to the Beijing International Christian
Fellowship Men’s Fraternity
David Kilgour, MP (Edmonton Southeast)
and Secretary of State (Asia-Pacific)
a great honour to be have been
asked to share a few thoughts
this morning and to see so many
believers from all numerous
parts of the world. My
time is very limited so let
me get on with it:
an anecdote about something
that happened in the Great Hall
of the People about five years
A number of us traveling
with a ministry of Campus Crusade
for Christ, Canada, were invited
to a dinner there, hosted by
some senior officials from the
National Peoples Congress.
the meal, Marvin Kehler of Vancouver,
who was then head of Campus
Crusade - Canada, and is with
us here this morning – was recounting
how his growing commitment to
Christ had improved his own
business practices. One of our hosts, a lawyer, kept insisting
that what Cina needed was more
laws to fight crime and corruption.
Marvin was in effect
saying that when men and women
have the Bible in their heads
and faith in their hearts, there
will be more fair dealing in
the market place.
We are all sinners, of
course, and believers – including
King David of the Old Testament
– can do very bad things.
Canadians hoped that our hosts
got the point that evening –
that encouraging religions to
flourish in China would help
on crime and many other fronts.
We were allowed to pray
at the end of the event for
our hosts and even to give them
copies of the Jesus film.
a month ago, while in Guangzhou
(Canton), I was pleased to learn
that registered religions, including
Buddhism, Islam, and Christianity,
are now legal at least in Guangdong
province. Our delegation visited
a Christian church and prayed
there and earlier did the same
thing at a Buddhist temple.
John Paul II
a word about Pope John Paul
II, who as you may know, celebrated
World Youth Day this year in
Toronto, along with the largest
gathering of people in Canada’s
The estimated turnout
for the final mass was from
800,000 to 1.2 million.
since read John Paul II:
Man of the Century, by John Kwinty, who spent eight years
researching the book.
My wife, Laura, thinks
I am 51% Protestant and 49%
Catholic, but let me tell you
that it was one of the most
fascinating books I’ve ever
of the points Kwinty makes is
that if any one individual “won”
the Cold War, it was John Paul
and his constant demonstration
across Poland and elsewhere around
the world that Christianity must
stand always for the dignity of
all human beings.
That position, demonstrated
on countless occasions by deed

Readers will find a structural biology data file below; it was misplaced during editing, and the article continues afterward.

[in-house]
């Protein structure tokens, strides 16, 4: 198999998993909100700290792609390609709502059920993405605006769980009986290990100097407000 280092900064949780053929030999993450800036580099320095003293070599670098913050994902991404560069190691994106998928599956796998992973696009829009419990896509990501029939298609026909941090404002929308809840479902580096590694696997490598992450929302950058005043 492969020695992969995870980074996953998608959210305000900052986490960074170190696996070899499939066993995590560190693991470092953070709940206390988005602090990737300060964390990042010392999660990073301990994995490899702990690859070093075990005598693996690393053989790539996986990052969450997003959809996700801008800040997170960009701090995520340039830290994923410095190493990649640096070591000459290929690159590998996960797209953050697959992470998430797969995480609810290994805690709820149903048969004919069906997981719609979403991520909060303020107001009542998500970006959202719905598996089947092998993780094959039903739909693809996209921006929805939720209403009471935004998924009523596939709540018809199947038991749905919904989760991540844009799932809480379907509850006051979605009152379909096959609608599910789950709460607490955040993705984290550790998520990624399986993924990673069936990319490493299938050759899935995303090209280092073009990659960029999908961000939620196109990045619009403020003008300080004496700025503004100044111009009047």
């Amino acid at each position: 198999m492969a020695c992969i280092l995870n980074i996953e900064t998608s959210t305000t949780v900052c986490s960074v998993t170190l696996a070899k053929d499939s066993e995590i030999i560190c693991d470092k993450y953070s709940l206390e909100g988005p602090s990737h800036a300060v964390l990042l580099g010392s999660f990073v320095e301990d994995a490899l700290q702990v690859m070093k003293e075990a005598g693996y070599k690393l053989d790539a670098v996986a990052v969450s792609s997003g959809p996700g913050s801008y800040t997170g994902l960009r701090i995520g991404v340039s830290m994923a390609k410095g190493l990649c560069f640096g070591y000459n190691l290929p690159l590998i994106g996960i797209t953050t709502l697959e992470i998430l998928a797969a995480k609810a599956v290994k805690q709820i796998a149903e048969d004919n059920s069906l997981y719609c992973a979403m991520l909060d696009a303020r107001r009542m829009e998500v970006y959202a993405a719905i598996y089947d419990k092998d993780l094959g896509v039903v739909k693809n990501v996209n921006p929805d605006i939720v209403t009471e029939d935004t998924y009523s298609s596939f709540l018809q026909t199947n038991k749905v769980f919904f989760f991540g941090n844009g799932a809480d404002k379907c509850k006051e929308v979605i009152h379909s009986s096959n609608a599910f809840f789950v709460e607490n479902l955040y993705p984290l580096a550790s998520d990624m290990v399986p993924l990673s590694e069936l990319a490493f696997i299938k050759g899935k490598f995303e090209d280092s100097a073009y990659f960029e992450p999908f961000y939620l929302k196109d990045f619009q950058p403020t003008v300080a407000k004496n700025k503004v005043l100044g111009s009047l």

and word, by a worker/priest and
later Bishop, Cardinal, and Pope,
proved decisive in winning hearts,
minds and souls across Europe.
Peoples’ World Assembly
just been my immense good fortune
to attend the 6th World
Assembly of Disabled Peoples International
in Sapporo, Japan.
There were more than 3000
delegates from 109 countries and
an estimated 3400 volunteers to
Persons with many forms
of disability were present at
the closing ceremony and banquet,
and let me tell you that it was
one of the most spiritually inspiring
events I’ve ever attended.
There were women, children,
and men from almost everywhere.
What an extraordinary community
of positive-minded individuals.
Japan now appears to be
leading the way in access to transportation
etc. for people with disabilities.
The next assembly I believe
will be in South Africa in 2006.
me close with a true story about
Nelson Mandela, which took place
some time after this other man
of the century was released from
Robben Island but before he was
elected president of a newly democratic
South Africa in 1994.
young man who told my wife and
myself what happened was traveling
with Mandela when the President
visited Canada about 3 years ago.
He was sitting among a
large crowd at a university graduation
ceremony when Mandela arrived
as the guest speaker.
was, he told us, a momentary delay,
as the chancellor of the university
and Mandela each refused to go
through a gate before the other.
Once on the platform, the
chancellor went to the mike and
stunned the crowd by what he said:
think you know Nelson Mandela,
but I know him better.”
He went on, “Many years
ago, the two of us practiced law
in Cape Town.
I attempted to apply the
laws of the day; he attempted
to bring justice for people. Years
later, as a judge, I found him
guilty and sentenced him to life
that point, the chancellor broke
Mandela, the young man
said, walked over and hugged his
He then took the mike and
said simply, “How can I ask South
Africans to forgive and reconcile
if I’m not prepared to do so myself.
I forgive you.”
young man who said he was another
very angry South African when
he got to the ceremony, found
it to be a life changing experience.
When my wife and I met
him, he had become a Christian.
bless you all, and God bless the
work of this ministry.